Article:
Poland is one of the most advanced and innovative markets in Europe, offering consumers broad access to the latest technology in electronic payments.

Nevertheless, cash remains very popular, accounting for 61.5% of the total payment transaction volume in 2017. Payment card use is rising as consumers enthusiastically embrace new technology, moving from cash to payment cards to contactless.

Although cash remains the dominant means of payment in Poland, there was huge growth in the volume of debit card transactions during the period 2013- 2017. The figure more than doubled as consumers preferred debt-free payments and avoided unnecessary expenditure.

Government initiatives to promote paperless and cashless transactions and the launch of new mobile POS technology will boost the adoption of electronic payments in the country.

The government has also been encouraging businesses to open bank accounts for employees, and salaries are now paid into bank accounts. It is also focusing on using electronic modes of payment to distribute pensions and other retirement benefits.


Debit cards drive market

The growing banked population has led to rising debit card penetration.

According to the World Bank, Poland has made substantial progress in terms of financial inclusion, with the percentage of the Polish population aged 15 or above with a bank account rising from 75.4% in 2013 to 83.1% in 2017.

The high banked population and consumers’ general aversion to debt have made debit cards the preferred card type in Poland. Polish consumers are gradually switching from cash to debit cards, and used them an average of 117 times for POS transactions in 2017 – almost double the amount for pay-later cards.

The rise in contactless card acceptance has supported this trend. A number of banks including PKO Bank Polski, mBank, Bank Zachodni WBK and Bank Pekao offer contactless debit cards.

Pay-later cards

The growth of pay-later cards was halted at the end of 2010, as non-performing loans rose.

The T-Recommendation issued by the Financial Supervisory Commission in Poland took effect in August 2010, restricting consumer access to bank loans and consumer credit; consequently, consumers faced more stringent scrutiny when applying for credit cards.

The change in regulation imposed additional requirements on banks to check the creditworthiness of new customers. Issuers also deactivated inactive cards, resulting in a decline in the number of credit cards in circulation.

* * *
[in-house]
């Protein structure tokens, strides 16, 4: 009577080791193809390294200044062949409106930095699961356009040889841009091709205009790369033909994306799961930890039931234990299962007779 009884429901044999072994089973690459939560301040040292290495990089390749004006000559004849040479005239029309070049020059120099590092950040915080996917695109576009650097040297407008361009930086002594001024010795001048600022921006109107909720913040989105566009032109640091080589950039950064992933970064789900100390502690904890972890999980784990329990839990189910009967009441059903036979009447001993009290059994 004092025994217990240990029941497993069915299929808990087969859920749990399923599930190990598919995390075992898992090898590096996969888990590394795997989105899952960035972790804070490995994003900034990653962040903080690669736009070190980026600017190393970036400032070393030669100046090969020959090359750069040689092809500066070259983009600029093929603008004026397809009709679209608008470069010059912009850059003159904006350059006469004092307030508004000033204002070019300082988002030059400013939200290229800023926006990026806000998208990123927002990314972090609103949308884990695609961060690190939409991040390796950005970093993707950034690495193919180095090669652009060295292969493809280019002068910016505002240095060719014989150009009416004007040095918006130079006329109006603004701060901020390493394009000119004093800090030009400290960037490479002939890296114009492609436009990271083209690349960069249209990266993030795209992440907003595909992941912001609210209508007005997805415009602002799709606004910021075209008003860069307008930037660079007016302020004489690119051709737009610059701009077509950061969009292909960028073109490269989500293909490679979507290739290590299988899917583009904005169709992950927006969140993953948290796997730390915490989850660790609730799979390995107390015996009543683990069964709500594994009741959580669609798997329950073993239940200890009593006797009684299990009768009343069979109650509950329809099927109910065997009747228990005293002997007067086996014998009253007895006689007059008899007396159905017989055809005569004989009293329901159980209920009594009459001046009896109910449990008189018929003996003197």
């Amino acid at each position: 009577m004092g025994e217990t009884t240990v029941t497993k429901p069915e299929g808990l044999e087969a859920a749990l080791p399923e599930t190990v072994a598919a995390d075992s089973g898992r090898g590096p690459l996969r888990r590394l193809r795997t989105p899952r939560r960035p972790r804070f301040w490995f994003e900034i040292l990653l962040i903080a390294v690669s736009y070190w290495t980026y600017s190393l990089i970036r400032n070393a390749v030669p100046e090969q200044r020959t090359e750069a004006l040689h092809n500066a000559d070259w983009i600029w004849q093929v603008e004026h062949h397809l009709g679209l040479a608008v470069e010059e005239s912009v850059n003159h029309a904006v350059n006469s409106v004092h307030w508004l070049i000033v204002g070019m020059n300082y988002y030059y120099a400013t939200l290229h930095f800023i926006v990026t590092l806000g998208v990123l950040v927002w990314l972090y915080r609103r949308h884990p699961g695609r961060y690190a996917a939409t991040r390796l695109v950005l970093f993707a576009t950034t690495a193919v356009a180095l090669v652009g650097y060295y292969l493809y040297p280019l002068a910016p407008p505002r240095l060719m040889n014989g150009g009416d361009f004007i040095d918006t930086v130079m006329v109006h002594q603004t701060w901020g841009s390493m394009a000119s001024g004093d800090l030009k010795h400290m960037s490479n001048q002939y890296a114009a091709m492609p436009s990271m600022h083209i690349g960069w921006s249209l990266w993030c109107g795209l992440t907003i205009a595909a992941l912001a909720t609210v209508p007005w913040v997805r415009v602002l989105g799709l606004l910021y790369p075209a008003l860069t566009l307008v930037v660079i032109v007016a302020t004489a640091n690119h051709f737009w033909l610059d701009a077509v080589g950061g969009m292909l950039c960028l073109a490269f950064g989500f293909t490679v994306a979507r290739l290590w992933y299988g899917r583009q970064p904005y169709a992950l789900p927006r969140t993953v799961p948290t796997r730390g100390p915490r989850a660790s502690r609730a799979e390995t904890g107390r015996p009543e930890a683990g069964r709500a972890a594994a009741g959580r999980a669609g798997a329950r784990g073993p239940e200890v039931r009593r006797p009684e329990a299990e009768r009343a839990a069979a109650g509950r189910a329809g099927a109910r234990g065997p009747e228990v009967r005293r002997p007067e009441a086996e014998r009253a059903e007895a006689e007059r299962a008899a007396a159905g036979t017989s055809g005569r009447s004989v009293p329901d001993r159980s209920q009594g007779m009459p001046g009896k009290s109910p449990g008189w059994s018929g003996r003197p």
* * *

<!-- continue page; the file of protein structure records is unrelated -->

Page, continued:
As the recommendations forced banks to adopt a cautious stance towards card issuance, they turned their attention to increasing credit card use. Consequently, reward credit cards have started to gain traction, with the majority of issuers such as Bank Pekao, PKO Bank WBK, and ING Bank Śląski offering benefits such as flexible repayment options, a 56-day interest-free credit period, discounts, reward points, and cashback offers.

Banks are also offering an instalment facility to convert large-value purchases into monthly instalments. For example, Bank Pekao offers a Mastercard-branded credit card, Flexi, that enables cardholders to convert purchases in the range of PLN300–5,000 ($71.70–1,194.40) into three interest-free instalments.


E-commerce growth

The Polish e-commerce market almost doubled between 2013 and 2017, in terms of transaction value.

The relatively low cost of operating is one of the primary reasons attracting several foreign e-commerce giants to Poland.

With the growing availability of various alternative payments such as PayPal, Blik, and Android Pay, and with banks launching exclusive mobile apps and virtual cards for online shopping, e-commerce is expected to continue its robust growth over the forecast period.

Low prepaid penetration

With the growing popularity of contactless cards, especially among the young population, banks in Poland are designing contactless prepaid cards for this segment.

For instance, PKO Bank Polski offers the Mastercard-branded Speeder PKO Junior contactless prepaid card for children under 13. Cardholders can also opt for a prepaid contactless sticker. The card can be used to make both in-store and online payments, and funds can be loaded through online transfer or by paying with cash at any of the bank’s branches.

In view of the growing e-commerce market, banks are also offering prepaid cards targeting online shoppers. For example, mBank offers a Visa-branded prepaid card called Virtual eKarty. Similarly, ING Bank Śląski offers the Visa Virtual card, which can be ordered online and costs $4.80. For customers with a Direct 18–26 account, the card is issued free of charge.

The growth of municipal cards is also expected to drive the prepaid card market. Municipal cards are issued by PKO Bank Polski, in partnership with Mastercard. The municipal card is designed to provide local governments, universities, and other institutions with a convenient means of disbursing benefits. A bank account is not required to obtain the card. Beneficiaries can also withdraw money from ATMs and make payments at any POS that accepts Mastercard in Poland.